For a while it seemed that the Constitution was actually working the way it was supposed to, but the Bush administration made sure that this illusion did not last for long. Within days, the administration said they were going to re-try Dr. Al Arian on the lesser charges on which the jury "hung" 10-2 for acquittal. Re-trial is not illegal, but highly unusual when the evidence was so clearly rejected by the jury.
But at the same time the Bush administration was telling the world they would try Dr. Al Arian again, they secretly approached Al Arian’s lawyers with "an offer he couldn’t refuse" in early 2006 to avoid government being embarrassed by another acquittal.
Setting the Trap: "An Offer He Couldn’t Refuse"
The Bush-administration promised to: (a) drop all charges; (b) release Dr. Al Arian in 30 days; and (c) assist in deporting him to country of his choice, immediately upon his release. Compared to the death penalty or life in prison that he had been facing weeks earlier, it was a difficult offer to turn down but he did precisely that, because there were a couple of "catches" he and his lawyers refused to accept.
First, he would have to plead guilty to a crime, and he had not committed any crimes. Second, the standard
If Dr. Al Arian would only admit having helped his brother-in-law with immigration matters, and not telling a reporter about a colleague’s political associations, both of which were true, and neither of which were crimes, the Bush-administration would agree call the legal, non-violent acts evidence of a "conspiracy," and recommend his release by the end of May 2006.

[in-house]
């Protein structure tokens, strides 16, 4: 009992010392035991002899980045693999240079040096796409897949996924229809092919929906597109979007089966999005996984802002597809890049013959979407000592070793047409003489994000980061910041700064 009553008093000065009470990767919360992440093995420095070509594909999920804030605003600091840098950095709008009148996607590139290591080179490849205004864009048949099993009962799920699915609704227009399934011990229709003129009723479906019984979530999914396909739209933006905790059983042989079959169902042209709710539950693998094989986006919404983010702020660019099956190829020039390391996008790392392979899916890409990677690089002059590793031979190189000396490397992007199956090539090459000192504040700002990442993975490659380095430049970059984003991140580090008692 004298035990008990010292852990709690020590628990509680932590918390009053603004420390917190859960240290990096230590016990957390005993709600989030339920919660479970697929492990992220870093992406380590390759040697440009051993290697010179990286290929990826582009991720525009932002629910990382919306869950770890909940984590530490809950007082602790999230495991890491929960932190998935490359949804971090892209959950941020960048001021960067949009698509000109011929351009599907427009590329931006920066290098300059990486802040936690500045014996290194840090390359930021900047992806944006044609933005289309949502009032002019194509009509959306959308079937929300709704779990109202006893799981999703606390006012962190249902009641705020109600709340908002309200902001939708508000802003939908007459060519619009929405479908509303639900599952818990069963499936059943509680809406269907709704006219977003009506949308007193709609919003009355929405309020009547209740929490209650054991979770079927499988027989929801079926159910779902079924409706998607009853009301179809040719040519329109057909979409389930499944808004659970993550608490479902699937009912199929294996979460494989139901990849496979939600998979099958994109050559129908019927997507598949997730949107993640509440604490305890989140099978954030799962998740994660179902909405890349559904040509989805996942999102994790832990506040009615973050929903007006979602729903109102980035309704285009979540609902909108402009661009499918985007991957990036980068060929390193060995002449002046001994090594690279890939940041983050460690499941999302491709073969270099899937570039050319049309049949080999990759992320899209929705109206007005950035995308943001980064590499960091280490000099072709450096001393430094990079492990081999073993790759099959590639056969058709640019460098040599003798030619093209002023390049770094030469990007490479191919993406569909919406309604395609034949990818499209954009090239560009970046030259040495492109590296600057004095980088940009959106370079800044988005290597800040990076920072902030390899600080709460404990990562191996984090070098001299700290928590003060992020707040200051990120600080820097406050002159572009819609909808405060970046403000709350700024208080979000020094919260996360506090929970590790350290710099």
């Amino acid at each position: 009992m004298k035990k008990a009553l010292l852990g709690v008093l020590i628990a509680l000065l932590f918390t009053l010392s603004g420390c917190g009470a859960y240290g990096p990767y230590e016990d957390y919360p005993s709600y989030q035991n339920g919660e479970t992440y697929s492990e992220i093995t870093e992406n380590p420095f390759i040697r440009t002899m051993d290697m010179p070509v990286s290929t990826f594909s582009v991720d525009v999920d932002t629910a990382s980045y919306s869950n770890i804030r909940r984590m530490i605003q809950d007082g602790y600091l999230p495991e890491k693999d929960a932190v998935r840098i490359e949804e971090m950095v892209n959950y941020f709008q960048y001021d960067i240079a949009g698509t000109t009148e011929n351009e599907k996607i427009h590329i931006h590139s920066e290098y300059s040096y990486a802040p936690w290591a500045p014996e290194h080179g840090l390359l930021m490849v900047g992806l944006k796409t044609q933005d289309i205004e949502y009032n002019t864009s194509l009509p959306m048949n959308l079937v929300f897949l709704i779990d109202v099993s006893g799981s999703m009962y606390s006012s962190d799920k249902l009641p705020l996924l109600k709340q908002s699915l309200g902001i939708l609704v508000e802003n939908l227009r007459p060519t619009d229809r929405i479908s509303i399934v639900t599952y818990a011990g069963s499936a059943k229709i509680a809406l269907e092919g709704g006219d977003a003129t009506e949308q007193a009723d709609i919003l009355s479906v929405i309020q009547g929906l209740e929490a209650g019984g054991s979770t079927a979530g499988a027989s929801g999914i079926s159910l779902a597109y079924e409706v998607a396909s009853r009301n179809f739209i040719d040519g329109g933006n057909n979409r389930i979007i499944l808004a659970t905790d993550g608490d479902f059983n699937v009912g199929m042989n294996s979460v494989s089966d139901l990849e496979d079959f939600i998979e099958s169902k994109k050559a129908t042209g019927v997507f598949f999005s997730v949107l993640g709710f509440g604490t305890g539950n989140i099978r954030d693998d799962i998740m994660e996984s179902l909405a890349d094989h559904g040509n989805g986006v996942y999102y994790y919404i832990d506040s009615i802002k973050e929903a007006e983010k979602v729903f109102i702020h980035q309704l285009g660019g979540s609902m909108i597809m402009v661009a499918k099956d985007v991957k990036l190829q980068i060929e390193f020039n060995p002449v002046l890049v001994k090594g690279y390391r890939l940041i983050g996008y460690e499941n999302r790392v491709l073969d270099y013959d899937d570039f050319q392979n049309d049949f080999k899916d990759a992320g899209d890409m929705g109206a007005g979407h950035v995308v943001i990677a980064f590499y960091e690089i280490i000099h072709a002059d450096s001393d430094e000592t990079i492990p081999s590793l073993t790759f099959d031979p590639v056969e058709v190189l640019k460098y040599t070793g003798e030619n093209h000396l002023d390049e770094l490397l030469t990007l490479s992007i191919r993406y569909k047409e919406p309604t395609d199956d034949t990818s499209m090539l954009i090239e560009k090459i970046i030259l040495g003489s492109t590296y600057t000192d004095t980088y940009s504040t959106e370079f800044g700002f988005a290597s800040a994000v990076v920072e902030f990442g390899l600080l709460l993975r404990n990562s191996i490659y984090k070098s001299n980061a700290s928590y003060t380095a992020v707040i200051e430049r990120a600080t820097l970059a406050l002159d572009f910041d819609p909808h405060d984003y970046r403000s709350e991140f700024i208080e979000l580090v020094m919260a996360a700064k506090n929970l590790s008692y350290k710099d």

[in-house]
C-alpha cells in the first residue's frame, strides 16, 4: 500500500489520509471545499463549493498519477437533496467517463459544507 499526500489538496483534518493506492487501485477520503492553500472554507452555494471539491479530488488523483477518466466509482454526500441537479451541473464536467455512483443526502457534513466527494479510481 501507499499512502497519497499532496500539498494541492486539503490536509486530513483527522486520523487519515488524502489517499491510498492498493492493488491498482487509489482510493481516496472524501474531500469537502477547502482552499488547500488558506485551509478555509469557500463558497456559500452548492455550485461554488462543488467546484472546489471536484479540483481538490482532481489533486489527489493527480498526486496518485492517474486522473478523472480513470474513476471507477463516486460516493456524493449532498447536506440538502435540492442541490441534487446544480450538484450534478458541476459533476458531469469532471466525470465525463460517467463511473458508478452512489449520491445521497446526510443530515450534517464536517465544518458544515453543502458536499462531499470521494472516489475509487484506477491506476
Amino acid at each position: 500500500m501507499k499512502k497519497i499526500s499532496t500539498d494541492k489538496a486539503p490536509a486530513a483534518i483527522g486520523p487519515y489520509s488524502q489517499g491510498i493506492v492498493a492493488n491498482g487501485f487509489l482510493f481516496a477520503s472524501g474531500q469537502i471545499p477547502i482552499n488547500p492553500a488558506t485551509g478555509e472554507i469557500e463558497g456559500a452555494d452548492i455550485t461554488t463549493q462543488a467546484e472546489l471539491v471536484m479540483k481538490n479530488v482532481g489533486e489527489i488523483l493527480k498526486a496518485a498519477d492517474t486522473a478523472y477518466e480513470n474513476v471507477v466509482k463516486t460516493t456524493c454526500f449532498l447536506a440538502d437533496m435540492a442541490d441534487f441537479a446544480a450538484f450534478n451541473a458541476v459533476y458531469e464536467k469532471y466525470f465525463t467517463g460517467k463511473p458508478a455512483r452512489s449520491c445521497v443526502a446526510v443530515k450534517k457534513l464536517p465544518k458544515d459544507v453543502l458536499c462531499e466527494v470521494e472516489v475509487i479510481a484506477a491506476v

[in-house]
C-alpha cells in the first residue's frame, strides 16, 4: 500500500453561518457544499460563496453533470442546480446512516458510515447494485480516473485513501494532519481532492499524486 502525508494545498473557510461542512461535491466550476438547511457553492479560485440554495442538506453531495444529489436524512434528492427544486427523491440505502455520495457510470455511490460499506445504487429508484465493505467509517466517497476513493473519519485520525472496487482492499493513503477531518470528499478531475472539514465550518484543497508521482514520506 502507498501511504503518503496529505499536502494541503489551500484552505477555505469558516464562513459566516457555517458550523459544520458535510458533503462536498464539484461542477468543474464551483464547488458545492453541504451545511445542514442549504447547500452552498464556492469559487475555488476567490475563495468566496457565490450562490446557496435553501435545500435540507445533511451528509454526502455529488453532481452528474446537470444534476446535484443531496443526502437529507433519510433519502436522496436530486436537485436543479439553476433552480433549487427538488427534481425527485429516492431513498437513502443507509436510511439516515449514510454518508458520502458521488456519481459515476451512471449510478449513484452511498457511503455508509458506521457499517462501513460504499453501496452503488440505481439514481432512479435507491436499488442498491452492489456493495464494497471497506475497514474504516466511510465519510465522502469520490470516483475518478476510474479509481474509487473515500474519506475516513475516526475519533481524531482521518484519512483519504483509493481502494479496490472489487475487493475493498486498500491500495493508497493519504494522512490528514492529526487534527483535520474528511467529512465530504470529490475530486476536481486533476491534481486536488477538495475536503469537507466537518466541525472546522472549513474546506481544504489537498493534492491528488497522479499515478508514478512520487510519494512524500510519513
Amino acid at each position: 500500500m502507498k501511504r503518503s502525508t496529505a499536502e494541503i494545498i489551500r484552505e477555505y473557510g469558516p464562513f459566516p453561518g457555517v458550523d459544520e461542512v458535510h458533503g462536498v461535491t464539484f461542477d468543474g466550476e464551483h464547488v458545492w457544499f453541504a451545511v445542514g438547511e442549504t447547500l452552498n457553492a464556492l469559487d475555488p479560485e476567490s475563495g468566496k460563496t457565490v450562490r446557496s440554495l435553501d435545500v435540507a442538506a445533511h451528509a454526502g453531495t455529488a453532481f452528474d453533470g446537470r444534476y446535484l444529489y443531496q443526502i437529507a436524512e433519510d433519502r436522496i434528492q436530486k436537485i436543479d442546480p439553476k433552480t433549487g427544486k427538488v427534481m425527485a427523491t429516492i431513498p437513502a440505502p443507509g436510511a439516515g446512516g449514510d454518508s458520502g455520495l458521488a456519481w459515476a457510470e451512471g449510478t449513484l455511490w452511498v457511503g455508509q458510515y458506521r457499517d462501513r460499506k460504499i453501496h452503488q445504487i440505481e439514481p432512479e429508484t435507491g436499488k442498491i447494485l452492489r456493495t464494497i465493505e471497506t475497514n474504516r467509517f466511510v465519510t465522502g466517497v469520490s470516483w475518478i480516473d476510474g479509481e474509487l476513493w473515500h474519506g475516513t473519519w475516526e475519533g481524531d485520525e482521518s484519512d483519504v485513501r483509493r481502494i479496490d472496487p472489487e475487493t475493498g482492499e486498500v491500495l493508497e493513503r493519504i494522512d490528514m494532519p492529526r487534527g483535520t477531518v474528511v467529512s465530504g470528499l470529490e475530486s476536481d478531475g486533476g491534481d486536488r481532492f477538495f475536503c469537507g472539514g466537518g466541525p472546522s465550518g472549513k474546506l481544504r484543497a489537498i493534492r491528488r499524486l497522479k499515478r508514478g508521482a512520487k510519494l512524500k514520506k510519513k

But Dr. Al Arian and his lawyers still said "no-deal" because he absolutely refused to "co-operate" with a Bush Justice Department that had set him up and prosecuted him for political reasons. So the Bush-administration "blinked" again, because they needed to avoid another embarrassing defeat.
This time, they removed the "grand jury co-operation" requirement because, as they admitted in court, it was only way to get his name on the dotted line. They also admitted, in court on April 14, that the terms of their agreement with Al Arian had been approved in
The "Trap" Begins to Close
But when Dr. Al Arian appeared in court on
In essence, the judge convicted Dr. Al Arian of the same violent offenses that the jury had rejected. Several of the jurors went public after the sentencing hearing expressing outrage that the judge had ignored their verdict. So much for the Sixth Amendment.
Instead of beginning a new life in May 2006, as the Bush Administration led him to believe would happen, Dr. Al Arian would be in prison until April 2007. But there was no reason to think that the Bush administration was actually manipulating the legal system...yet.
The Bush Administration’s Post-Acquittal "Torture-Strategy"
When Dr. Al Arian appeared before the grand jury and relied on the "no-grand jury cooperation" promise, Judge Lee held him in contempt of court, and he was in contempt detention until December 2007, when the grand jury expires, which effectively extended original May 2006 release until April 7, 2008, two years after the Bush administration promised he would be released and deported.
Last Week: Another Turn of the Screw